A merry heart does good, like medicine, But a broken spirit dries the bones. Proverbs 17:22
The virtuous wife.......is like the merchant ships, She brings her food from afar. She also rises while it is yet night, And provides food for her household....Proverbs 31:14-15
There are about three months of winter left to endure (spring starts March 20th), and down in South Carolina, the cold weather is just getting started. I suppose that every family has its own routine when sickness invades, but in ours, matzo ball soup has become a tasty way to bring relief and to feel loved and comforted.
I can divide our family into two camps during illness - and I say this with great humor and affection: One is the "tough guy" camp. It is a lonely one because my husband, Scott is the only member. He never complains, and so it is not apparent the man is sick until he literally sneezes on you or collapses. The other camp in the Wand household is called the "Whiney Baby" camp (we admit this freely). That is pretty much the rest of us. Somehow we manage to get around, "Do all things without murmuring or complaining" (Philippians 2:14) by convincing ourselves that our requests are actually needs. We want to be pampered when we feel yucky. This special group needs lots of attention. Please bring us a box of tissues with aloe, hot tea on a saucer, ginger ale with ice and a bendy straw, and finally, a piping, hot bowl of matzo ball soup, oh, and please don't leave me because I might need my back scratched - and I'm just describing me. Harrison is the more selective patient. He doesn't want any of the above except a decent sandwich on toast, with lots of mayonnaise, and lots of pickles. And, "Would you please bring that bench thingy from your desk in here so I can have a little table for my drink?" This camp has been known to say things like, "Are you sure I don't have a fever? I think my head is getting warmer." To which it is often replied (with a smile), "Nope. Keep trying." The only thing "tough guy" requires is a shot of orange juice and a nap (but we pamper him anyway and although he appreciates it, he doesn't require it).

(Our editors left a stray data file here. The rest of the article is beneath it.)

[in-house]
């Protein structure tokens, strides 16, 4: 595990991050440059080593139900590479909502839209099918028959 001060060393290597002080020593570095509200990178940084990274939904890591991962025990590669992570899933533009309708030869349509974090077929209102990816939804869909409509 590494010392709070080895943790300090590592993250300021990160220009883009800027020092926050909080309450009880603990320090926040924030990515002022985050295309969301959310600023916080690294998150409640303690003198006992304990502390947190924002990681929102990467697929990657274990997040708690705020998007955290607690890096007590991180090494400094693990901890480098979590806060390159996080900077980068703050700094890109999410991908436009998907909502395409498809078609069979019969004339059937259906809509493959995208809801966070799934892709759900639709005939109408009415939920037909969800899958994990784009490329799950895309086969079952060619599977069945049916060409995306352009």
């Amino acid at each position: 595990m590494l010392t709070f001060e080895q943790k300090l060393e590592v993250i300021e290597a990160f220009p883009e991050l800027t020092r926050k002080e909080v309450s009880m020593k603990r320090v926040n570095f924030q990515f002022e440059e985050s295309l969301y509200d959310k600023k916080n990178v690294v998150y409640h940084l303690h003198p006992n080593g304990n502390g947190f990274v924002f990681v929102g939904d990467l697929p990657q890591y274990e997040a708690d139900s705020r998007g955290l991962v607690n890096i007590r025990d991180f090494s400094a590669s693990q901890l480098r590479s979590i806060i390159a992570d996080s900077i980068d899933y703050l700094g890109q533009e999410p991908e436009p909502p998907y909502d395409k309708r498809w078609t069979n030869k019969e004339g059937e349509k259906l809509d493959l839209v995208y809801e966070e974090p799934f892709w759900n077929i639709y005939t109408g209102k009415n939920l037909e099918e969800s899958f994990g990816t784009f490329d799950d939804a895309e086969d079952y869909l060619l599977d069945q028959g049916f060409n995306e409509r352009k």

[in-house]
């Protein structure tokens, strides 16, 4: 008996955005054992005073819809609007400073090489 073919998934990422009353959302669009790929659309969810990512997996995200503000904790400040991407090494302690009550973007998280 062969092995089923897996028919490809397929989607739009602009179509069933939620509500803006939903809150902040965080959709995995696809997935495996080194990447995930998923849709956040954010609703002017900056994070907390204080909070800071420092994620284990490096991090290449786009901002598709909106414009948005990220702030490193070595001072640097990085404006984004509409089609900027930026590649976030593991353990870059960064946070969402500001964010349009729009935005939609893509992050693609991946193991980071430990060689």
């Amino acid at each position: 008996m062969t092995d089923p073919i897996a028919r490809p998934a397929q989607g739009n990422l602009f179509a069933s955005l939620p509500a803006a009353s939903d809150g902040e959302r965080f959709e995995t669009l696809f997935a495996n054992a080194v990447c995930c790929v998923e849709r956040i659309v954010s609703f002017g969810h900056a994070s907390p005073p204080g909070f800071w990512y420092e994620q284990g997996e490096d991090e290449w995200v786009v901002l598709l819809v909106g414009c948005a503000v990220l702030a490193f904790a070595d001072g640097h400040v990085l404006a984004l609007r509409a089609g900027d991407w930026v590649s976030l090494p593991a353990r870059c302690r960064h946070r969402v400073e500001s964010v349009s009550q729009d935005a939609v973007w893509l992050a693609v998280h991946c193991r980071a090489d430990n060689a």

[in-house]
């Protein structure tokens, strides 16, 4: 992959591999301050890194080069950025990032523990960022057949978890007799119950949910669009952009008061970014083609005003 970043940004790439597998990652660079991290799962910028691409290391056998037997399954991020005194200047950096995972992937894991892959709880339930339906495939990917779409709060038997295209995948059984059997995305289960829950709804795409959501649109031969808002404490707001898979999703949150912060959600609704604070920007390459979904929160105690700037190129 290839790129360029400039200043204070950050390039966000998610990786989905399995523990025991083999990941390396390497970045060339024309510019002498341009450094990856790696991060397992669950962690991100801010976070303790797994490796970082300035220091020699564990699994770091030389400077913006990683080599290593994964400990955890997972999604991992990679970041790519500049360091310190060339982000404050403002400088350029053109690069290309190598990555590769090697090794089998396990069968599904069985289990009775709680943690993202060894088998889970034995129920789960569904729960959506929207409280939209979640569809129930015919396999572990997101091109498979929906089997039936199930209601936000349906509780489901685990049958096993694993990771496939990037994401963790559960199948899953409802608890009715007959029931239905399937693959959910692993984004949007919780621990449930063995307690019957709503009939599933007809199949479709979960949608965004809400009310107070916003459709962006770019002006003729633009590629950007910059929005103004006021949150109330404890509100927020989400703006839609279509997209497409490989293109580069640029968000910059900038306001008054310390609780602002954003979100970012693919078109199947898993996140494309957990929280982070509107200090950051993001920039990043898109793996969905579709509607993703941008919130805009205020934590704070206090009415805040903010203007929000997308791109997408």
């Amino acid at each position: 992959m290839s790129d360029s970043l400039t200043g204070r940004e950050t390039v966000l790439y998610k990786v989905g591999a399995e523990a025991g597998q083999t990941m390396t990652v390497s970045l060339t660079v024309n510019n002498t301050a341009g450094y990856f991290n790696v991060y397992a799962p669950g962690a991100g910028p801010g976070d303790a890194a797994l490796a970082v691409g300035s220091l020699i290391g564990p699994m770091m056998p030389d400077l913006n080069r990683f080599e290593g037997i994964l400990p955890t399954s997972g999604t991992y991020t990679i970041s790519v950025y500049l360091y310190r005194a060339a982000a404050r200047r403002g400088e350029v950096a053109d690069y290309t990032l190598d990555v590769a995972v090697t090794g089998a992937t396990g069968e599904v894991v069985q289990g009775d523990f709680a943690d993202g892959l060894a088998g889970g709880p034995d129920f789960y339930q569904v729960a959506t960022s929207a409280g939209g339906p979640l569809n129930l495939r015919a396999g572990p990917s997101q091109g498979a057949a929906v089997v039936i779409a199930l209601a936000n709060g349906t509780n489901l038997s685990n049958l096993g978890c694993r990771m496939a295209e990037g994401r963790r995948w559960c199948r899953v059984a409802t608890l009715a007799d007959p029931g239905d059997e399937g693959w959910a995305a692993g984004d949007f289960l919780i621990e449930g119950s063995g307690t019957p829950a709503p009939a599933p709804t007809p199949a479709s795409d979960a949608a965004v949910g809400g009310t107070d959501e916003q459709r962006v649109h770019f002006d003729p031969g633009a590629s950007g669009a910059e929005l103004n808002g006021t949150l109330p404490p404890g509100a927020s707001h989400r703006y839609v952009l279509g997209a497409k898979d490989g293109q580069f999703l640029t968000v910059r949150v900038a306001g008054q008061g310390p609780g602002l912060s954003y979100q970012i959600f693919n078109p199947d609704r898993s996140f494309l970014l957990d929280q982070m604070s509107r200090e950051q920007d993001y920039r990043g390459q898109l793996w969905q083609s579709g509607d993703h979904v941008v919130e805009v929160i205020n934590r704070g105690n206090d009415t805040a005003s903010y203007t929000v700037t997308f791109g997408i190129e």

Two of us, however, happen to be excellent nurses. One is me, of course (I'm like, the mama) and the other is Emily. The others - not so much. They don't exactly neglect you, but you're pretty much just going to receive the "basic package" of nurturing. Emily attends you like a superstar waitress and asks questions like, "How do you want your sandwich? Would you like your bread toasted?" Your food will arrive with extras like lettuce, tomato, and maybe even a little pickle spear on the side. She has even been known to uncover your feet and give you a pedicure. She'll make you hot tea with just the right amount of honey and add fresh mint from her garden. Her care is so phenomenal it makes you want to lick a grocery cart just to receive it.
Hayden, although amiable and willing to help, is an artist, not a nurse. She prefers more interesting projects like cake decorating, crafts, journaling, and reading. Sick people totally cramp her style. A bedside conversation with Hayden goes something like this,
"Honey, did you put mayonnaise on this sandwich?"
"Oh, did you ask for mayonnaise?"
"Do you think you could add a little mayo on this and cut it in half?"
Sandwich comes back.
"Could you put some ice in my drink?"
"But I did!"
She'll then lean over, peer into your glass, and point out a lonely, little ice chip adrift in a sea of beverage.
"Could you please put a handful of ice in here?"
Then a sneeze.
"Ugh, Sweetie, could you grab me a tissue?"
She'll then hand you two sheets of toilet paper.
Somehow you sense that you have totally exasperated Hayden and you end up feeling like some kind of hospital diva. If you want Hayden to hang around, put an old movie on the television, and she'll surely climb in next to you. She'll snuggle up close and say something like,